Scriptural Reasoning allows for inter-faith conversations that are deep and focused, lively and friendly. It allows participants to tackle difficult issues through the lens of the text, and unlike many other forms of inter-faith dialogue, it is not premised on any need for consensus or similarity.
The Cambridge Inter-faith Programme, part of the University's Faculty of Divinity, is dedicated to introducing the practice of Scriptural Reasoning to new audiences. Every term, CIP hosts an ‘Open Scriptural Reasoning’ workshop, where participants can try the practice for themselves, guided by more experienced ‘reasoners’. All texts will be provided in English, and no prior knowledge or experience is required.
Location: Khalsa Diwan Society 33094 South Fraser Way Abbotsford, BC V2S 2A8, Abbotsford, BC, CA
Bridges of Faith is commemorating World Interfaith Harmony Week in January and February, 2014 with a series of interfaith events taking place in Abbotsford. It is intended to facilitate the building of new and stronger interfaith relationships, the celebration of our community’s diverse faith traditions, and the fostering of a culture of authentic and respectful interfaith sharing.
This tour will explore the spiritual beliefs and practices of Gur Sikh Gurdwara.
Location: Abbotsford, Canada. Including: Northview Community Church, Gur Sikh Temple, Sto:lo Nation, Ramada Plaza Abbotsford, Clearbrook Library, Abbotsford Community Services., Abbotsford, BC, CA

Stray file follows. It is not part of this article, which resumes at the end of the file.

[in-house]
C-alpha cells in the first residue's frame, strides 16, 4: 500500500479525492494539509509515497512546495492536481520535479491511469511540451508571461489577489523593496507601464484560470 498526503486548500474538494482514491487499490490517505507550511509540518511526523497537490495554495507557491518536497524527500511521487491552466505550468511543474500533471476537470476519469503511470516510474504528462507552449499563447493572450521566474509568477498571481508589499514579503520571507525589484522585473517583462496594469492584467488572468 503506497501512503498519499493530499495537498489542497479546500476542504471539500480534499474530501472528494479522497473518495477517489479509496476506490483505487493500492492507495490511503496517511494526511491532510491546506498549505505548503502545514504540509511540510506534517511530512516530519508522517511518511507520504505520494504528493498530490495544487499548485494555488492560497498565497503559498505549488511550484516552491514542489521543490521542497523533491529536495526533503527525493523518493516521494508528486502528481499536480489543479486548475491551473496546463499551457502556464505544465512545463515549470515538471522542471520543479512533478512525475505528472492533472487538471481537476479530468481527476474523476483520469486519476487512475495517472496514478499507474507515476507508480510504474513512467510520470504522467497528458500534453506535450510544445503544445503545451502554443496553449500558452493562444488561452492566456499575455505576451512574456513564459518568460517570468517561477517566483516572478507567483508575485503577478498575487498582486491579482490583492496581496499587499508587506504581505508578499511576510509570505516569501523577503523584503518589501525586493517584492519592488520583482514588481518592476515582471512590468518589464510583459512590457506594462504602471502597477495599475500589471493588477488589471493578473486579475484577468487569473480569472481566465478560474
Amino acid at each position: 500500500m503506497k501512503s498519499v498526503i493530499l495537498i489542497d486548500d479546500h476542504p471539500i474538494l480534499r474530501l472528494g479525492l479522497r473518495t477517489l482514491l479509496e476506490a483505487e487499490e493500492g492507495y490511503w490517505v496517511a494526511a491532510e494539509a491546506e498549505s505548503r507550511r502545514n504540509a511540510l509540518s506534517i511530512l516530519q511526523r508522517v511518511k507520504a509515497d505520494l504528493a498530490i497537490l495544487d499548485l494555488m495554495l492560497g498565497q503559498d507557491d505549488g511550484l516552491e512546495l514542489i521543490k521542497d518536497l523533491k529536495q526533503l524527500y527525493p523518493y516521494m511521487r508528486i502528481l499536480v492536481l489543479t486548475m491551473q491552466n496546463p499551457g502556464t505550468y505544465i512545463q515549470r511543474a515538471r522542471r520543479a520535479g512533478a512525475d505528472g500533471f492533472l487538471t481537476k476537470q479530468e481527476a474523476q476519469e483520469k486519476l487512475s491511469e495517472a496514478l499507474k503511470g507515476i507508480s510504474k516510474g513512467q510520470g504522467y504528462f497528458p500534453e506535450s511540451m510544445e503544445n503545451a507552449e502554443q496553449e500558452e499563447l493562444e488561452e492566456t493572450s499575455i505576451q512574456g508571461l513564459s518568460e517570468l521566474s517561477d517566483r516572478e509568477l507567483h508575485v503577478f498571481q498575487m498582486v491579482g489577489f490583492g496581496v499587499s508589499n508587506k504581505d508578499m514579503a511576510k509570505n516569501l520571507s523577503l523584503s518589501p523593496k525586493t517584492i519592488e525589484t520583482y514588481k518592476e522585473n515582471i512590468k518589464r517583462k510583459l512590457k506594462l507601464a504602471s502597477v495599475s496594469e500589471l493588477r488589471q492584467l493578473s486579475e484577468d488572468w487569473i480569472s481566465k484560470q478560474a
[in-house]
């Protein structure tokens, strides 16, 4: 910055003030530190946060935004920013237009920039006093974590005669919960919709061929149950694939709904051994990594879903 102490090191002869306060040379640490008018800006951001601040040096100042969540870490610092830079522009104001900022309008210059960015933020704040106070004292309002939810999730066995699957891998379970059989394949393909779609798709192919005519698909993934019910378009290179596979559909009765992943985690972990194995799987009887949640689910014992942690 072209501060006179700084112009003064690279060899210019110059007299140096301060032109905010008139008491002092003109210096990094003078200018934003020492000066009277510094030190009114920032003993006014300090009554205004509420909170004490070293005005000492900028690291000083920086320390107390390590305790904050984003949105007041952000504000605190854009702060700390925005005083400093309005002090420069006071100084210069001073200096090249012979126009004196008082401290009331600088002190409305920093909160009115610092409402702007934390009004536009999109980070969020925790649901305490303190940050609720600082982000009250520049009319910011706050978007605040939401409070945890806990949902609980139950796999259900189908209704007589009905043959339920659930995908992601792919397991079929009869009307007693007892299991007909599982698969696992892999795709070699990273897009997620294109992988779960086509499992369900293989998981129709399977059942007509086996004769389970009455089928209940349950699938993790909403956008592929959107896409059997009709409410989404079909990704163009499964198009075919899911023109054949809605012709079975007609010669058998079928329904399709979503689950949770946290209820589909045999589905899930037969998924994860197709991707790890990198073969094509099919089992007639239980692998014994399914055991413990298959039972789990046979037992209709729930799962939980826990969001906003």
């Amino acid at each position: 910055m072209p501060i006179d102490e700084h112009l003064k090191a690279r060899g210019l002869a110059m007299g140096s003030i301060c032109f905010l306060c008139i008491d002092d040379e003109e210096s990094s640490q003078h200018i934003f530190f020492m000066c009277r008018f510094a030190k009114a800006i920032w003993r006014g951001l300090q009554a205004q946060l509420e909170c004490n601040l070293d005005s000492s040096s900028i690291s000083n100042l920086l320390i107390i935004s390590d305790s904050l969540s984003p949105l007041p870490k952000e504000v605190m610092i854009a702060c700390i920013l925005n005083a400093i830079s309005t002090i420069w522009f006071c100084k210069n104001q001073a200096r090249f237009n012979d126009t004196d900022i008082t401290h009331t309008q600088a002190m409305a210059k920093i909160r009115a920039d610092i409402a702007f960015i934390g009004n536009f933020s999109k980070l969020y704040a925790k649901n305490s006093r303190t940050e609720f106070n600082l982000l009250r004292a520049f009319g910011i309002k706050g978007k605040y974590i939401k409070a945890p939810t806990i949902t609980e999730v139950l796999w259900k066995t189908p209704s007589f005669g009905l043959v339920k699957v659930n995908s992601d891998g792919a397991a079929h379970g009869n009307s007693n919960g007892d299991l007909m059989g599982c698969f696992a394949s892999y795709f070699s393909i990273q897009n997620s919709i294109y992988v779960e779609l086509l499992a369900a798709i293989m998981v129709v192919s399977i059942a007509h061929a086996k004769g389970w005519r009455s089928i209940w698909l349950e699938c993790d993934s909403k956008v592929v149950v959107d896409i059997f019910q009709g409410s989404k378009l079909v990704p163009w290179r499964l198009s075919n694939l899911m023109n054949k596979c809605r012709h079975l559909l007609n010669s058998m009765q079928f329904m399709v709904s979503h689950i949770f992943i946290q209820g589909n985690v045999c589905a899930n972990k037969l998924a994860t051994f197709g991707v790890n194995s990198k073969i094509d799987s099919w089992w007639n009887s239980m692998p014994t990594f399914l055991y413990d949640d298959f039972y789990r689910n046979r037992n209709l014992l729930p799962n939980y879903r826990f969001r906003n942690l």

Bridges of Faith, the interfaith planning committee of the city of Abbotsford, coordinated one of Canada’s largest interfaith initiatives in commemoration of World Interfaith Harmony Week (WIHW). Abbotsford has the third most visible minorities in Canada and has many diverse faith groups, but struggles with interfaith tension and isolation of many faith communities. So, Bridges of Faith this year reached out to marginalized groups with fresh and progressive models of inclusivity, and expanded and diversified the group of committed attendees of interfaith events. Bridges of Faith used World Interfaith Harmony Week’s values of love and harmony as the springboard for focussing Abbotsford’s attention on the overarching theme of “gendered and interfaith relationships.” We believe that both similarities and differences can be honoured, and that diverse groups can respectfully and lovingly contribute to the community in their own way. Keeping in mind this view and our aim of engaging marginalized faith groups, Bridges of Faith coordinated three tours of places of worship leading up to the official week, convened a unique large-scale dialogue event, and organized two more social events. Events were a huge success, with 267 diverse participants in all 6 events, and reached hundreds more through extensive publicity. Through World Interfaith Harmony Week activities, residents of Abbotsford from over 21 faith affiliations built new relationships on the values of love, trust, justice, and understanding, and have a renewed energy for deepening future interfaith work.